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Thousands gather for RNC protest

I chose this article, which was from the Associated Press, for various reasons. First of all, it is very current, considering the presidential race and the timing of the RNC. It is a good example of the current political current in the United States, as a result. Secondly, it outlines examples of where government is forced to deal with the nonviolent actions of the people it rules. Here, the police were called into duty to make sure the protesters didn't get out of hand. There was even a concern about violent action by the government, which would signify the use of force in order to attempt to smash the use of non violence. It also shows that different movements can get the attention of the press, and therefore attract more to their cause simply by choosing a venue that is highly publicized and politicized.

Thousands gather for RNC protest

ST. PAUL, Minn. (AP) — About 2,000 protesters waving peace sign flags rallied at the state Capitol on Monday before an anti-war march to the Republican National Convention site. Hundreds of police wearing bulletproof vests and carrying billy clubs stood by.

Preparing for disruptions from a self-described anarchist group, officers in riot gear were stationed along the march route.

The anarchist group, known as the RNC Welcoming Committee, was targeted in police searches over the weekend that resulted in six arrests. The group, which did not organize Monday's march, said in a written statement that it was "moving forward with a national call to crash the convention."

At the rally, a 25-foot-long ice sculpture rose 3 feet in the air and spelled "Democracy." Some protesters flew kites, waved American and peace-sign flags and carried homemade anti-war signs. Police initially estimated the rally crowd at 10,000, but then revised it sharply downward an hour later.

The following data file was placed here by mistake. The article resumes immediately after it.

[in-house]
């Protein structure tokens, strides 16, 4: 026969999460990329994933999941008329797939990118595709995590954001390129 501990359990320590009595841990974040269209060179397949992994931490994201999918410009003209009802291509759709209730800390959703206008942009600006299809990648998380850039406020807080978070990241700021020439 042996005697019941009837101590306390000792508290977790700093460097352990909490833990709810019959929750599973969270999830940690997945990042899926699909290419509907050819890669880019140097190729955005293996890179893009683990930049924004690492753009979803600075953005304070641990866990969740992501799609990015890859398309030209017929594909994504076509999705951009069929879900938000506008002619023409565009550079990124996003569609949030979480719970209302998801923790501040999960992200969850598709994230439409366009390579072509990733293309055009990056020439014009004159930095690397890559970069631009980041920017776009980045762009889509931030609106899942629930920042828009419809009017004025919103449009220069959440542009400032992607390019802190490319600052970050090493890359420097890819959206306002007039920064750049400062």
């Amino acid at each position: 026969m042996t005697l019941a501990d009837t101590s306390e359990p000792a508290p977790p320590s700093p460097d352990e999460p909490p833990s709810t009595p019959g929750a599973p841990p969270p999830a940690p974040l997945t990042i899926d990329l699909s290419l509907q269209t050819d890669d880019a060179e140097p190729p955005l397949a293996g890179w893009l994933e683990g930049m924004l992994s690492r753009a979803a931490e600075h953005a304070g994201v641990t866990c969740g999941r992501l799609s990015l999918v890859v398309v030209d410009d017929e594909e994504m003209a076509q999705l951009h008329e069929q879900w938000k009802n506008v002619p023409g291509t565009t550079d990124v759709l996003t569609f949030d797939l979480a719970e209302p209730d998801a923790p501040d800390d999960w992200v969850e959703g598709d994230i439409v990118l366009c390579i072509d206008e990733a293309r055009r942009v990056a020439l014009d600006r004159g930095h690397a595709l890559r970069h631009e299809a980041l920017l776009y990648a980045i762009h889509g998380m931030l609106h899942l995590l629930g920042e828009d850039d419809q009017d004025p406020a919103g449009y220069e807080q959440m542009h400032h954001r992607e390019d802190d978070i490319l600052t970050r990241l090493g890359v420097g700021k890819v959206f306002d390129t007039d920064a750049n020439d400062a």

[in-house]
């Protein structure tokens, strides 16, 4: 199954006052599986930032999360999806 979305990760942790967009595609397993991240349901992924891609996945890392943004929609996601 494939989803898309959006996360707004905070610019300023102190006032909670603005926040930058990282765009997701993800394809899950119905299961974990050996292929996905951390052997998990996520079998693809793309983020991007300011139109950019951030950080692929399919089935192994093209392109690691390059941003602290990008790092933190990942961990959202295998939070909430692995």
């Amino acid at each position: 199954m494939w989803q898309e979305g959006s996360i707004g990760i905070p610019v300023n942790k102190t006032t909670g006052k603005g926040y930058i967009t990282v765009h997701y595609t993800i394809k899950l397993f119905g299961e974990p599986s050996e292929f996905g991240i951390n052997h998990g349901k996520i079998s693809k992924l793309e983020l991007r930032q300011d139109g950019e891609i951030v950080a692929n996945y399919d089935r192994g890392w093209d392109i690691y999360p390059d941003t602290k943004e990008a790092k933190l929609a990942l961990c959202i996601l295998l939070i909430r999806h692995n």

Police said they were prepared for anything during the march, which organizers hoped would attract 50,000 people.

"We will not tolerate lawlessness in the city of St. Paul," St. Paul Police Chief John Harrington said.

Peace activist Steve Clemens, 47, from Minneapolis said he was disturbed by the number of police.

"But we can't control that," said Clemens, who had already been arrested once — for crossing into a restricted area during a march Sunday.

For Monday's rally, he was planning to be part of the Minnesota Peace Team, a group that hoped to prevent confrontations between police and protesters.

Cheri Honkala, a national organizer for the Poor People's Economic Human Rights Campaign, said she expected violent confrontations between anarchists and police.

"I just hope it doesn't get bloody," she said at a news conference shortly before the march was to begin. Her group was planning a nonviolent march on Tuesday with acts of civil disobedience.

One of the six arrested over the weekend on probable cause of conspiracy to commit a riot was released Sunday, according to attorney Bruce Nestor. No charges were filed against the woman, 23-year-old Monica Bicking. The other five remained jailed, possibly until Wednesday, Nestor said.

Associated Press writers Ryan J. Foley and Martiga Lohn contributed to this report.